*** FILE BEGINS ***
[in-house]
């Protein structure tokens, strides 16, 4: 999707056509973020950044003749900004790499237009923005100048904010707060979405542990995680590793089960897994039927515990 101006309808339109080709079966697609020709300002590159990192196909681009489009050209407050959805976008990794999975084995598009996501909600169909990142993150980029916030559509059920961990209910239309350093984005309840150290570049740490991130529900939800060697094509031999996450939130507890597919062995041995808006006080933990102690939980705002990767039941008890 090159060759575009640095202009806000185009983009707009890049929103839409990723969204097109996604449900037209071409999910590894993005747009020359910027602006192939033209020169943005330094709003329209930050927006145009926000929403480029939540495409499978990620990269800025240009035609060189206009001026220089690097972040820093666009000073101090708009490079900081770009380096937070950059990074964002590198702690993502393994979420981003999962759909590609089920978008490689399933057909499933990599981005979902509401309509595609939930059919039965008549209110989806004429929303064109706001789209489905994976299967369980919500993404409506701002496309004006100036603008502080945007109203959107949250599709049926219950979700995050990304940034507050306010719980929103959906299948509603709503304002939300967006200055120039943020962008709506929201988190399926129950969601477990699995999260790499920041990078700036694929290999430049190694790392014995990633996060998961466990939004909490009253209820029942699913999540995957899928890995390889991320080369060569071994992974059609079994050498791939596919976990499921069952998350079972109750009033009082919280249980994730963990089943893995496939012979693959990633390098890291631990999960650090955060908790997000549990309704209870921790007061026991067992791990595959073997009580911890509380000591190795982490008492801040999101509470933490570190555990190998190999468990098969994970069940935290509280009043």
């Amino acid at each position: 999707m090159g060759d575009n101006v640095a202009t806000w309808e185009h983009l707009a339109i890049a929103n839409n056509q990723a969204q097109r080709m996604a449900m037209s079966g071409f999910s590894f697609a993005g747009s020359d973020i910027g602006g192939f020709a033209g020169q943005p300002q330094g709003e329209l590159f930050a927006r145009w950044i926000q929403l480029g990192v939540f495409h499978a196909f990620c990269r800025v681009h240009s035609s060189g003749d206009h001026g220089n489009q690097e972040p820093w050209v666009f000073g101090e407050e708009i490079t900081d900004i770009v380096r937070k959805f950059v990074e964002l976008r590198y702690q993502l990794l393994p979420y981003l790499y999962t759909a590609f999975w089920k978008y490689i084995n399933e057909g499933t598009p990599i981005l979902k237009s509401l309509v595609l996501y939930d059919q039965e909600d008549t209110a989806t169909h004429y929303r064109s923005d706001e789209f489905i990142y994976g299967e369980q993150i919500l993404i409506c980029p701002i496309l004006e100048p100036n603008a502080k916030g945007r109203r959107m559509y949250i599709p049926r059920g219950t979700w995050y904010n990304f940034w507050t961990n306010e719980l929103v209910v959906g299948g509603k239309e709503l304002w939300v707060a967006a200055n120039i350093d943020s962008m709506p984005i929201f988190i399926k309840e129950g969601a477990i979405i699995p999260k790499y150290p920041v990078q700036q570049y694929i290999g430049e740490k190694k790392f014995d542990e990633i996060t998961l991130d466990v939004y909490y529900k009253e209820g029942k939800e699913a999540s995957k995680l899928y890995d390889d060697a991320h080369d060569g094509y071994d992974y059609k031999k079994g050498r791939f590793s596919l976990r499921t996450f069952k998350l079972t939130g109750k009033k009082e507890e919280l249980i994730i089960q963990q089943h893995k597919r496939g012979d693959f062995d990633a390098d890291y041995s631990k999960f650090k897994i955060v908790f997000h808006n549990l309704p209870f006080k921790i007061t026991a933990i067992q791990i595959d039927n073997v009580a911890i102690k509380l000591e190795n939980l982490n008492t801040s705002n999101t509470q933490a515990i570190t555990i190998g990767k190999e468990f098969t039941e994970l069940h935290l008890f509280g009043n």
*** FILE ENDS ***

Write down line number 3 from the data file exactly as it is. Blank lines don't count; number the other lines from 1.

């Amino acid at each position: 999707m090159g060759d575009n101006v640095a202009t806000w309808e185009h983009l707009a339109i890049a929103n839409n056509q990723a969204q097109r080709m996604a449900m037209s079966g071409f999910s590894f697609a993005g747009s020359d973020i910027g602006g192939f020709a033209g020169q943005p300002q330094g709003e329209l590159f930050a927006r145009w950044i926000q929403l480029g990192v939540f495409h499978a196909f990620c990269r800025v681009h240009s035609s060189g003749d206009h001026g220089n489009q690097e972040p820093w050209v666009f000073g101090e407050e708009i490079t900081d900004i770009v380096r937070k959805f950059v990074e964002l976008r590198y702690q993502l990794l393994p979420y981003l790499y999962t759909a590609f999975w089920k978008y490689i084995n399933e057909g499933t598009p990599i981005l979902k237009s509401l309509v595609l996501y939930d059919q039965e909600d008549t209110a989806t169909h004429y929303r064109s923005d706001e789209f489905i990142y994976g299967e369980q993150i919500l993404i409506c980029p701002i496309l004006e100048p100036n603008a502080k916030g945007r109203r959107m559509y949250i599709p049926r059920g219950t979700w995050y904010n990304f940034w507050t961990n306010e719980l929103v209910v959906g299948g509603k239309e709503l304002w939300v707060a967006a200055n120039i350093d943020s962008m709506p984005i929201f988190i399926k309840e129950g969601a477990i979405i699995p999260k790499y150290p920041v990078q700036q570049y694929i290999g430049e740490k190694k790392f014995d542990e990633i996060t998961l991130d466990v939004y909490y529900k009253e209820g029942k939800e699913a999540s995957k995680l899928y890995d390889d060697a991320h080369d060569g094509y071994d992974y059609k031999k079994g050498r791939f590793s596919l976990r499921t996450f069952k998350l079972t939130g109750k009033k009082e507890e919280l249980i994730i089960q963990q089943h893995k597919r496939g012979d693959f062995d990633a390098d890291y041995s631990k999960f650090k897994i955060v908790f997000h808006n549990l309704p209870f006080k921790i007061t026991a933990i067992q791990i595959d039927n073997v009580a911890i102690k509380l000591e190795n939980l982490n008492t801040s705002n999101t509470q933490a515990i570190t555990i190998g990767k190999e468990f098969t039941e994970l069940h935290l008890f509280g009043n």